Folks, I have quite a bit of experience being a defendant in vexatious nuisance lawsuits alleging defamation (four LOLsuits each from Brett Kimberlin and Bill Schmalfeldt). Of course, I won all those suits. Seven were dismissed for various reasons. One went to trial, and my codefendants and I won when the judge stopped the trial after Kimberlin rested case because the plaintiff hadn’t shown that we had made any false statements about him and granted a directed verdict in our favor. I tend to have a bias in favor of defendants in defamation suits, but in this case … not so much.
IANAL, but my initial sense of Tulsi Gabbard’s suit against Hillary Clinton alleging defamation is that it’s interesting.
The complaint specifically quotes Clinton’s allegedly false and defamatory remarks, citing when and how they were published. As I understand it, the complaint claims that falsely stating that an Army National Guard officer is the asset of foreign power is defamatory per se because if that were true, the officer would be unfit for his or her professional duties as a soldier. Tulsi Gabbard is a major in the Hawaii National Guard. She’s also a member of the House Armed Services Committee, an assignment that requires access to classified defense information. Being a Russian asset should be similarly disqualifying in that professional role.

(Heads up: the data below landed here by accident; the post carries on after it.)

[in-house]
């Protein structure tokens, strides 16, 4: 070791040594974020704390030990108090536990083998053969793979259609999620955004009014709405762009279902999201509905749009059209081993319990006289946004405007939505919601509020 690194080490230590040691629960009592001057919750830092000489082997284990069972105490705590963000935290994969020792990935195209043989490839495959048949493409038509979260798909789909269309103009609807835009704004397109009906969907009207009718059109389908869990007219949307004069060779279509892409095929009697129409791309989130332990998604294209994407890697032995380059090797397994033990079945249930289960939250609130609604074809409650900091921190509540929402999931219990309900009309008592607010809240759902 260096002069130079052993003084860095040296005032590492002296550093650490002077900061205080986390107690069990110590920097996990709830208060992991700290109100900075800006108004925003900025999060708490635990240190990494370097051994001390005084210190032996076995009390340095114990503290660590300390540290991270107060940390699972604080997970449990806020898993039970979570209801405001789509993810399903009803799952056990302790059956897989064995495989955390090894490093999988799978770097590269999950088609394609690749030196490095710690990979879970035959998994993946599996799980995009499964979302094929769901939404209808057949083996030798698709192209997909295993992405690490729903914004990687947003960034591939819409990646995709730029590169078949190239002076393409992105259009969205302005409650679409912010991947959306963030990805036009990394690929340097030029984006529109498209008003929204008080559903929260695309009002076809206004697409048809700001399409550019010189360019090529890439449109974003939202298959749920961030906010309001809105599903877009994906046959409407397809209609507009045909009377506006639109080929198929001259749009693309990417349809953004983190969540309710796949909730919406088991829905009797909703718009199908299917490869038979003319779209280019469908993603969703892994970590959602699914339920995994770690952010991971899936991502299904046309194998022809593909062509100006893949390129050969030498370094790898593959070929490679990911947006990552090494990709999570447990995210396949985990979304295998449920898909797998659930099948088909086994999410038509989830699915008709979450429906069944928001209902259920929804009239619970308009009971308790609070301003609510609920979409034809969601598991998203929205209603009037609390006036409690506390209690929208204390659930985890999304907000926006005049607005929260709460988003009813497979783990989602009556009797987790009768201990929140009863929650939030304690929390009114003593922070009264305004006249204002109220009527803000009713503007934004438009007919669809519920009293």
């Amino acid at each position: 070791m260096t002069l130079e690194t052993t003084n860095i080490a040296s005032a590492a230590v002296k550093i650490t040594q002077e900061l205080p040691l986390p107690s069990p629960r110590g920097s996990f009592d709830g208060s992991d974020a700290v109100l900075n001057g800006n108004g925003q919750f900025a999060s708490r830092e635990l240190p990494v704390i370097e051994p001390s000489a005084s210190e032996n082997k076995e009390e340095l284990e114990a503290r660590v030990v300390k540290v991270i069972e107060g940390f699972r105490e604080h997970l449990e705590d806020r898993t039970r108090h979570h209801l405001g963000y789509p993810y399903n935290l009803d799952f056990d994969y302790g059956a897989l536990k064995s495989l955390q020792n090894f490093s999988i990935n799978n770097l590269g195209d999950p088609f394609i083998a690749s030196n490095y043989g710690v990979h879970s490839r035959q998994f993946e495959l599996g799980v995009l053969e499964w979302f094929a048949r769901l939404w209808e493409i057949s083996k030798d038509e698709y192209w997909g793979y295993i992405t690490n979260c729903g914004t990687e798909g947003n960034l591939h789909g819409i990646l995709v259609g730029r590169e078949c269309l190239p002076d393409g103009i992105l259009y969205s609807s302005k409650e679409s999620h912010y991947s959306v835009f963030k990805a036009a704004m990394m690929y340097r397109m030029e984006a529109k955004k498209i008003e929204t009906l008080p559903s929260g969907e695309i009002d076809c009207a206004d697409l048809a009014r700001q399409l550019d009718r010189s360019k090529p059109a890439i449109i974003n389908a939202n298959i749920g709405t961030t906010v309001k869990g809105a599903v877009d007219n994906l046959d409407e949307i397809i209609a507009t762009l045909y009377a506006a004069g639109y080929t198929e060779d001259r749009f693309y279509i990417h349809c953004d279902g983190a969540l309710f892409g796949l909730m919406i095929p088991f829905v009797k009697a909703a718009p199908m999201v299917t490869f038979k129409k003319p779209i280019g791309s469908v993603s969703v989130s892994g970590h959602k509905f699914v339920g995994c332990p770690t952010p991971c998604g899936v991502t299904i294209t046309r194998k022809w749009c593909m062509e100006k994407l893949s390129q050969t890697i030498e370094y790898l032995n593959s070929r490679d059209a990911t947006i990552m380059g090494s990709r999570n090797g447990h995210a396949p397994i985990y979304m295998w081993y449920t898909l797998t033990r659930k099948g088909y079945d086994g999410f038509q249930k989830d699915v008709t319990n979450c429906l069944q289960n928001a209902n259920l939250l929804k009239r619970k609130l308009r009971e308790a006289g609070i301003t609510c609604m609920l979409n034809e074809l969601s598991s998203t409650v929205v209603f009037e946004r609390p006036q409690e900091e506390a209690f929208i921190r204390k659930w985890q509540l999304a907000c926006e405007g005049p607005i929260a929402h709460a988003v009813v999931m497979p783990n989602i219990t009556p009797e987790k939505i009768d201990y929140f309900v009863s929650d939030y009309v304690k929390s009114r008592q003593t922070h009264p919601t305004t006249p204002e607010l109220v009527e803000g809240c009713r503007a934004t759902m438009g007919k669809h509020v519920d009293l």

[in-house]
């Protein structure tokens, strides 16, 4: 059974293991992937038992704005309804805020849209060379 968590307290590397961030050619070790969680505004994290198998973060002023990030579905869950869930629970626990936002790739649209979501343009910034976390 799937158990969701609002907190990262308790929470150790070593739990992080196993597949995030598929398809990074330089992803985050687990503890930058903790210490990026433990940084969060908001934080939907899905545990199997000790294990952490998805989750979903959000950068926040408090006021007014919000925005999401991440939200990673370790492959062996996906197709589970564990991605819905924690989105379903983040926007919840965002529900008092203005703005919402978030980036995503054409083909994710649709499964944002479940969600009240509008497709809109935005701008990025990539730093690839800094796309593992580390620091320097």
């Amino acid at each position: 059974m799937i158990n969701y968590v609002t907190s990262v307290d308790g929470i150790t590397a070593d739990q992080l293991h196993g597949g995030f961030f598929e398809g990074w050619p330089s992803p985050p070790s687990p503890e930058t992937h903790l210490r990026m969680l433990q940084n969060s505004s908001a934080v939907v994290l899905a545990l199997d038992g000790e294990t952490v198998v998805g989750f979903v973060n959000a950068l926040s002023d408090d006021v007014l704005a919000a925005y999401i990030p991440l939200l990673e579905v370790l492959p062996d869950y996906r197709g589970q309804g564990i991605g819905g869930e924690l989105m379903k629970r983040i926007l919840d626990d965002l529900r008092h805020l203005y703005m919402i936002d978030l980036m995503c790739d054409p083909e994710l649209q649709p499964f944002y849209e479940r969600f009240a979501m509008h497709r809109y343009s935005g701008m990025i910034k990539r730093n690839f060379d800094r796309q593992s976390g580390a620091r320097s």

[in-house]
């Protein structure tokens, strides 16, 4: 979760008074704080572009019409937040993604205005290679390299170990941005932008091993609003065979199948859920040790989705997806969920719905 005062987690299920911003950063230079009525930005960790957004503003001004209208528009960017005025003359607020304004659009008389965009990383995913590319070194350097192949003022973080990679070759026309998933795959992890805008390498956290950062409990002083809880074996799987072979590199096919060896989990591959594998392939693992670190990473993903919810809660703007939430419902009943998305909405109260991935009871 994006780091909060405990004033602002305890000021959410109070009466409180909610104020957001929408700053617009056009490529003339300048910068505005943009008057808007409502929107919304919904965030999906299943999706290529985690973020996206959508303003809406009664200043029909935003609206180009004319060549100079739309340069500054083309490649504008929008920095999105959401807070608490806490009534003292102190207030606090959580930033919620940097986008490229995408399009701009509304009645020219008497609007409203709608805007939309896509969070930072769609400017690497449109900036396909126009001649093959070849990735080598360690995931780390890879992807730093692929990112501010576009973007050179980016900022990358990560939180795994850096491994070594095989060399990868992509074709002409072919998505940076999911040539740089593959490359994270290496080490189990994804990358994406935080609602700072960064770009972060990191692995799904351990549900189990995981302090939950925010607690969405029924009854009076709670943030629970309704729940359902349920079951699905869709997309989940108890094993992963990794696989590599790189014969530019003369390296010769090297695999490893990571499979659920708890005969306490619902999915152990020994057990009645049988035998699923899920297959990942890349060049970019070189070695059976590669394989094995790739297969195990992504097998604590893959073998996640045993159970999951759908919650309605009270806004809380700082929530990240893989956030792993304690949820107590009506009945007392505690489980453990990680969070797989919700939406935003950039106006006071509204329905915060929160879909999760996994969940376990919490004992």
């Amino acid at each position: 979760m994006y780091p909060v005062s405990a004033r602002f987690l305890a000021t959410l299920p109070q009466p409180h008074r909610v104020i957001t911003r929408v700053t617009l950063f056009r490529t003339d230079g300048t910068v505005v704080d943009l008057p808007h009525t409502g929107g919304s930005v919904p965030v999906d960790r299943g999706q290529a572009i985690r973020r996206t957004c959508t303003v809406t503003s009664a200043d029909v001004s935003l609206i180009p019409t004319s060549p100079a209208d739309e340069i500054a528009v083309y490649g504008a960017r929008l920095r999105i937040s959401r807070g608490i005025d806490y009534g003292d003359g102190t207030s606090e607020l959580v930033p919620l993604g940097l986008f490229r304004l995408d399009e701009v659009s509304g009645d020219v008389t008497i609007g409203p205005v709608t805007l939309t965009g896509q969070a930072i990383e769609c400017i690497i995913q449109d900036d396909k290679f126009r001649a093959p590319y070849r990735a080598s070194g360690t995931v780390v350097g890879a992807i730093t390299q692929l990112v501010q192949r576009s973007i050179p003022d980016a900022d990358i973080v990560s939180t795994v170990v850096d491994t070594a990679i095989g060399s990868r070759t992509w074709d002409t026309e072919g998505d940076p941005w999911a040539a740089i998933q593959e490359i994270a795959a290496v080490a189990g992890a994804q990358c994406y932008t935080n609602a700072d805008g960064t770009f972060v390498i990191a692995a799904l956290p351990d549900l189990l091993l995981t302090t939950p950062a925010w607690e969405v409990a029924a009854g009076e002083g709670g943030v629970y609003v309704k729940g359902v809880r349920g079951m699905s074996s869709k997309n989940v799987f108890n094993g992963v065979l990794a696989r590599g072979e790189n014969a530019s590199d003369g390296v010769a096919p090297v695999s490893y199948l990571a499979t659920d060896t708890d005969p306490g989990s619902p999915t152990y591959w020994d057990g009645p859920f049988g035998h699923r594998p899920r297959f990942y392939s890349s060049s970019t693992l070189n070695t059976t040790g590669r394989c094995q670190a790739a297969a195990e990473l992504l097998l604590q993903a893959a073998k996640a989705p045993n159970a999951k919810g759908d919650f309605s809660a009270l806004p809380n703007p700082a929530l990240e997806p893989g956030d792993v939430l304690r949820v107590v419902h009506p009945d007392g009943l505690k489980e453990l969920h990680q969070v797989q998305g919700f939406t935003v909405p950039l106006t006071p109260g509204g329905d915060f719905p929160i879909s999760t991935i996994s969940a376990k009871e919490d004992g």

Congresswoman Gabbard’s case appears to be much stronger than anything her colleagues are presenting to the Senate. But being based on actual facts tends to make a case stronger. I don’t know how far her suit will go in court, but I’m ordering more popcorn.